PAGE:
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ESM 450 April 15, 2010 Dr. Robert A. Perkins, PE 253 Duckering

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Presentation on theme: "ESM 450 April 15, 2010 Dr. Robert A. Perkins, PE 253 Duckering"— Presentation transcript:

1 ESM 450 April 15, 2010 Dr. Robert A. Perkins, PE 253 Duckering raperkins@alaska.edu

2 Topics Depreciation, Taxes, After Tax Rate of Return Inflation FE Exam http://www.faculty.uaf.edu/ffrap/Presentation s/PresentationsIndex.htm http://www.faculty.uaf.edu/ffrap/Presentation s/PresentationsIndex.htm

3 After Tax Analysis Depreciation Allocate Cost over life – Why? Pay tax on net income, that is revenue less expenses Depreciation is an expense – It is a “real” expense?

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9 So the difference Our way, taking all the expense in year 1 gives us almost $4 more. How much did it cost us?

10 Depreciation Wars Any reasonable method is OK as accounting tool Want to accelerate depreciation IRS has mandated methods Congress has changed Today really only two SL and MACRS

11 Straight Line SL is always OK with IRS Conservative, “saves” depreciation for later Estimate Salvage Value and Life of asset

12 MACRS Modified Accelerated Cost Recovery System – Establish “property class” Roughly equivalent to useful life – Based on IRS publication – Table indicates % depreciation each year – Note there is one more year of depreciation than the life.

13 Examples Three-year property: – Tool, fabricated metal products, some motor vehicles Five-year property – Autos and trucks, computers, aircraft Seven-year property – Office furniture Etc.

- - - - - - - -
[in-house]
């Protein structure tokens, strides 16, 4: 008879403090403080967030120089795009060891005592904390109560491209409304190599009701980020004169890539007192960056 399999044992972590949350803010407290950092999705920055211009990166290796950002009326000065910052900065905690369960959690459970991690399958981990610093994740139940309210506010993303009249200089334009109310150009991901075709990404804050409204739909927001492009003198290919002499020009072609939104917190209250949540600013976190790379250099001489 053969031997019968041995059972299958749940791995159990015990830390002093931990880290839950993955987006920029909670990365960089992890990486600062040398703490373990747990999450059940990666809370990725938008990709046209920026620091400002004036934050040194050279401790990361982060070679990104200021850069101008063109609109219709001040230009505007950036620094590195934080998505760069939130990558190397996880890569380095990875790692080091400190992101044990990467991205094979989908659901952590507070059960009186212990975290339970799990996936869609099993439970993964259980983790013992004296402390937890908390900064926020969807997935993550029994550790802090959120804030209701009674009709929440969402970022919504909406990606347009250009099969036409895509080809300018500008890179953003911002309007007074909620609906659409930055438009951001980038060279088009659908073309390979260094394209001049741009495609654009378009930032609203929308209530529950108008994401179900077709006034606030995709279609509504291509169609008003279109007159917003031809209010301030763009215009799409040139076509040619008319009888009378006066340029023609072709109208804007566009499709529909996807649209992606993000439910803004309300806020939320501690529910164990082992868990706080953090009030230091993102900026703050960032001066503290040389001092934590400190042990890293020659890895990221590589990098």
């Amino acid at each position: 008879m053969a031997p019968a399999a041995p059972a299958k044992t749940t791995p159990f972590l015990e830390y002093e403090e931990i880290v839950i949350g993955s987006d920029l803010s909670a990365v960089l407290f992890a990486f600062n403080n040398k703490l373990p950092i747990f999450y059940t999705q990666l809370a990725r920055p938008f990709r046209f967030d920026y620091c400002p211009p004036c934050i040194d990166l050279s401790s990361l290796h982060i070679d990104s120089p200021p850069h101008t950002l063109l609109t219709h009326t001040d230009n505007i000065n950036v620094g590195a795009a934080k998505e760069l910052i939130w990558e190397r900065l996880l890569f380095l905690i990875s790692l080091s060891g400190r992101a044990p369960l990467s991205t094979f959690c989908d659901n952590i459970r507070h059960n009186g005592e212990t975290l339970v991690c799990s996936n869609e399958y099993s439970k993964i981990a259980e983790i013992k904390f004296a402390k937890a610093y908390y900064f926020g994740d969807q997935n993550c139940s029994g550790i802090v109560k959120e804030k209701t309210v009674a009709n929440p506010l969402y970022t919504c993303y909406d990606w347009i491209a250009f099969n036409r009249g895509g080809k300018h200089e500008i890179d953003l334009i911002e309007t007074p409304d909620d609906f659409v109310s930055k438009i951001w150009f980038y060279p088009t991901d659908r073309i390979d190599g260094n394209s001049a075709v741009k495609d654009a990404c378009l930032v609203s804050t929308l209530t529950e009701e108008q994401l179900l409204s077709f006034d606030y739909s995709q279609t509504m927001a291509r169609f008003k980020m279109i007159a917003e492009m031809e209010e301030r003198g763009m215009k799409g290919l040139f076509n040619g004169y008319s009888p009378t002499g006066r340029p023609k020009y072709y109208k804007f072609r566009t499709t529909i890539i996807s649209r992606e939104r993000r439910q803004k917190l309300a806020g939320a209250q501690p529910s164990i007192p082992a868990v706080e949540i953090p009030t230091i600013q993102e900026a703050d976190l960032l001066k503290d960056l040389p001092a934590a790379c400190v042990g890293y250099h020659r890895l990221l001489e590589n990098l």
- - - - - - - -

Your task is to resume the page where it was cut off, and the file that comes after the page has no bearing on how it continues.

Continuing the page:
14 MACRS Depreciation % Year3-year prop.5-year prop.7-year prop. 133.3320.0014.29 244.4532.0024.49 314.8119.2017.49 47.4111.5212.49 511.528.93 65.768.92 78.93 84.46

15 Each year the depreciation is the initial cost times the % from the table. Note the difference with straight line, where the estimated salvage value is subtracted from initial cost. There is no salvage value in MACRS.

16 Book Value For each year, the book value is the initial cost minus the depreciation taken to date. After the last year, the book value: – straight line method is the salvage value. – MACRS method is zero

17 Book Value Note conflict: – Want to take early depreciation to reduce taxes – Want high book value to maximize assets Also, if you sell, before or after useful life: – Pay tax on the difference between book value and sales price – If you sell for less than book value this is added to costs for the year.

18 Buy $9000 production equipment 3 year life $500 SV 0Dep.Book V. 9000 12833<=(9000- 500)/3 6167 228333333 32833500 40 50

19 Buy $9000 production equipment $500 SV (3 year MACRS life) 0MACRS % Dep.Book Value=> 9000 133.3330009000*%6000 244.4540009000*%2000 314.8113329000*%668 47.416679000*%0 50

20 You can now do a rate of return analysis “before tax” “after tax” For after tax you need to know the tax rate and the MACRS life

21 Other methods Of historical interest only – Declining balance – Sum of years digits Depletion – Extractive industries

22 "The legal right of a taxpayer to decrease the amount of what otherwise would be his taxes, or altogether avoid them, by means which the law permits, cannot be doubted." Supreme Court Justice George Sutherland in: (Gregory v. Helvering, (1934) 239 US 465,460.)

23 "Anyone may so arrange his affairs that his taxes shall be as low as possible; he is not bound to choose that pattern which will best pay the treasury; there is not even a patriotic duty to increase one's taxes." Supreme Court Justice Learned Hand in (Helvering v. Gregory, (1934) 69 F 810.)